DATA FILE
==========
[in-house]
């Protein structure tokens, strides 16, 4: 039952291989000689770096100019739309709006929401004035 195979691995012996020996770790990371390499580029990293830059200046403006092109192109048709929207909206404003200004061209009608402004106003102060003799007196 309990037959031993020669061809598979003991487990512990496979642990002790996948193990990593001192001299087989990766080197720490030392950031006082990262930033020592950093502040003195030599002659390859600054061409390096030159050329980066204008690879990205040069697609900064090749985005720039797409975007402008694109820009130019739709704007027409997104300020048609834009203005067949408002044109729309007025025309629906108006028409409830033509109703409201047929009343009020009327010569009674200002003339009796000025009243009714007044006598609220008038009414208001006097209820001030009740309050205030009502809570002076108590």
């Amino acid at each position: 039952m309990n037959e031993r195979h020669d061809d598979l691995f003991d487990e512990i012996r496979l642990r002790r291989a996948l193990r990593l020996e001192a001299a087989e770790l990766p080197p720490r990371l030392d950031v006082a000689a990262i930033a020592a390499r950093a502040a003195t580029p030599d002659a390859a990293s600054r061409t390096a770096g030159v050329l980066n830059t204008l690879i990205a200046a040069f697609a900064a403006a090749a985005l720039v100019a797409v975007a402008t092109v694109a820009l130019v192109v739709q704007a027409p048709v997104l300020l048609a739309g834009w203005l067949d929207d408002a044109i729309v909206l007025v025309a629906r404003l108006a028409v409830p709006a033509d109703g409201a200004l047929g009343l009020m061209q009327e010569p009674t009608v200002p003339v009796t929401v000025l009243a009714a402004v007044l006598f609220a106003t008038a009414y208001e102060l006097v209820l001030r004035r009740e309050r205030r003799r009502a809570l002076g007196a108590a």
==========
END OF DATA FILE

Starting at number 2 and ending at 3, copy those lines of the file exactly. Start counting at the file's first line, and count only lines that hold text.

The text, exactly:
């Protein structure tokens, strides 16, 4: 039952291989000689770096100019739309709006929401004035 195979691995012996020996770790990371390499580029990293830059200046403006092109192109048709929207909206404003200004061209009608402004106003102060003799007196 309990037959031993020669061809598979003991487990512990496979642990002790996948193990990593001192001299087989990766080197720490030392950031006082990262930033020592950093502040003195030599002659390859600054061409390096030159050329980066204008690879990205040069697609900064090749985005720039797409975007402008694109820009130019739709704007027409997104300020048609834009203005067949408002044109729309007025025309629906108006028409409830033509109703409201047929009343009020009327010569009674200002003339009796000025009243009714007044006598609220008038009414208001006097209820001030009740309050205030009502809570002076108590």
């Amino acid at each position: 039952m309990n037959e031993r195979h020669d061809d598979l691995f003991d487990e512990i012996r496979l642990r002790r291989a996948l193990r990593l020996e001192a001299a087989e770790l990766p080197p720490r990371l030392d950031v006082a000689a990262i930033a020592a390499r950093a502040a003195t580029p030599d002659a390859a990293s600054r061409t390096a770096g030159v050329l980066n830059t204008l690879i990205a200046a040069f697609a900064a403006a090749a985005l720039v100019a797409v975007a402008t092109v694109a820009l130019v192109v739709q704007a027409p048709v997104l300020l048609a739309g834009w203005l067949d929207d408002a044109i729309v909206l007025v025309a629906r404003l108006a028409v409830p709006a033509d109703g409201a200004l047929g009343l009020m061209q009327e010569p009674t009608v200002p003339v009796t929401v000025l009243a009714a402004v007044l006598f609220a106003t008038a009414y208001e102060l006097v209820l001030r004035r009740e309050r205030r003799r009502a809570l002076g007196a108590a």